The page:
June 9, 2022, marks 117 years since Einstein published his groundbreaking paper on the photoelectric principle.
The analysis was published on June 9, 1905, also known as Einstein’s “miracle year” because of the number of critical discoveries he published. The paper was entitled “A heuristic point of view of the production and transformation of light” in Annales der Physik, and it introduced the principle that light had the properties of both waves and particles.
This analysis won Einstein the Nobel Prize in 1921 and was built on previous work from Isaac Newton, Robert Hooke, and Max Planck. Before his analysis, there was a debate in the physics community during the 1800s about the nature of light; Newton thought that light had the qualities of particles, while Hooke thought it acted as a wave. For a while, it looked like Hooke was right, and the debate was settled.
However, in 1900 Planck published his formula for blackbody radiation, which theorized that electromagnetic radiation could only be released in “packets,” which have energy proportional to the frequency of the radiation. This gave rise to Planck’s famous equation E=hf, E is energy, f is the frequency of radiation, and h is Planck’s constant of 6.626 × 10−34 joule∙second.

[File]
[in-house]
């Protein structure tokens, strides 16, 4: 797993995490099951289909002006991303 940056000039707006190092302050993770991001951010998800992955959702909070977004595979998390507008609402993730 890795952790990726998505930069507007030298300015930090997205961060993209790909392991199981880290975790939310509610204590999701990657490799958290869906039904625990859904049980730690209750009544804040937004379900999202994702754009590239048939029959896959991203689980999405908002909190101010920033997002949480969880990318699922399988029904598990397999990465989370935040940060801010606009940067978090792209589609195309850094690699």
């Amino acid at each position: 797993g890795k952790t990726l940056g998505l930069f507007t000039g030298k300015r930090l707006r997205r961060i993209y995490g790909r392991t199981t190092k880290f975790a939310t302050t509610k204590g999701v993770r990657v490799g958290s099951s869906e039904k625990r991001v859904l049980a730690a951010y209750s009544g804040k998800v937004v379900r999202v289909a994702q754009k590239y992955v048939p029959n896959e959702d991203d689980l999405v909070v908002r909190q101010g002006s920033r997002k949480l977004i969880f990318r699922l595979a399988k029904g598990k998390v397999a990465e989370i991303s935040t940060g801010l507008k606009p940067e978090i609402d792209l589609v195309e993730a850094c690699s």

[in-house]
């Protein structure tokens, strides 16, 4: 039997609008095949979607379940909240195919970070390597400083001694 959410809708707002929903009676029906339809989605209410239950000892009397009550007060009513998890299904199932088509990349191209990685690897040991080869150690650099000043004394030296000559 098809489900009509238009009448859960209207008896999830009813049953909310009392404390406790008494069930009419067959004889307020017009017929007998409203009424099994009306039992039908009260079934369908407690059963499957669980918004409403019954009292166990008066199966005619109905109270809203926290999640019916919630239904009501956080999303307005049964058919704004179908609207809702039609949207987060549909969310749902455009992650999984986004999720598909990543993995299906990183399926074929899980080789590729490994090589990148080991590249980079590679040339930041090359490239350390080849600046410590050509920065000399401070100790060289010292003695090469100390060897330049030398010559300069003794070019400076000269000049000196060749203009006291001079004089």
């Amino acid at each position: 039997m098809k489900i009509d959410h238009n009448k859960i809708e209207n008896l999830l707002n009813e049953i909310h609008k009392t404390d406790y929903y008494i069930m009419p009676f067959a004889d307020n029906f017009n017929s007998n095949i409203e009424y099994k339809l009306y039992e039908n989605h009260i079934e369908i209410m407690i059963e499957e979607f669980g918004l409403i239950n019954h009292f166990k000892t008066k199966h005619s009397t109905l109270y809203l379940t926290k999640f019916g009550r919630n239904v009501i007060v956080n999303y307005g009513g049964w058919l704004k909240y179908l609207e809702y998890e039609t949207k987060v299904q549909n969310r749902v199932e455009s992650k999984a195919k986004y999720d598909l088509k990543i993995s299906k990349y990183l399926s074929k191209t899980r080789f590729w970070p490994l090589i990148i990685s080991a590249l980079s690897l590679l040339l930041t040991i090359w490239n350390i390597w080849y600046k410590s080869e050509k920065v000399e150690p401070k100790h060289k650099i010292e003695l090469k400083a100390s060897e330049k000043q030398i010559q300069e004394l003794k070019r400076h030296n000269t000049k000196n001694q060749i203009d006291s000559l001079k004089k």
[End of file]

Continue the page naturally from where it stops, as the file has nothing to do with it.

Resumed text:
Einstein used Planck’s theory and set it to physics. Light particles, known as “quanta” to Einstein but “photons” nowadays, have the properties of both waves and particles, he suggested. This is known as the photoelectric effect.
The photoelectric effect was proposed by Hertz. After observing that electrons were ejected from an illuminated metal surface depending on the type of metal and light frequency, instead of the strength of the light, which was predicted, a wave’s properties depend on the intensity of the light and are independent of its frequency.
Einstein proposed that a minimum amount of energy is needed to eject the electrons from the metal surface. Only photons with energy higher than the minimum could escape the surface of the metal.
Einstein’s analysis of the photoelectric effect was verified by Robert Millikan in 1916, who won the Nobel Prize in Physics in 1923 for his work.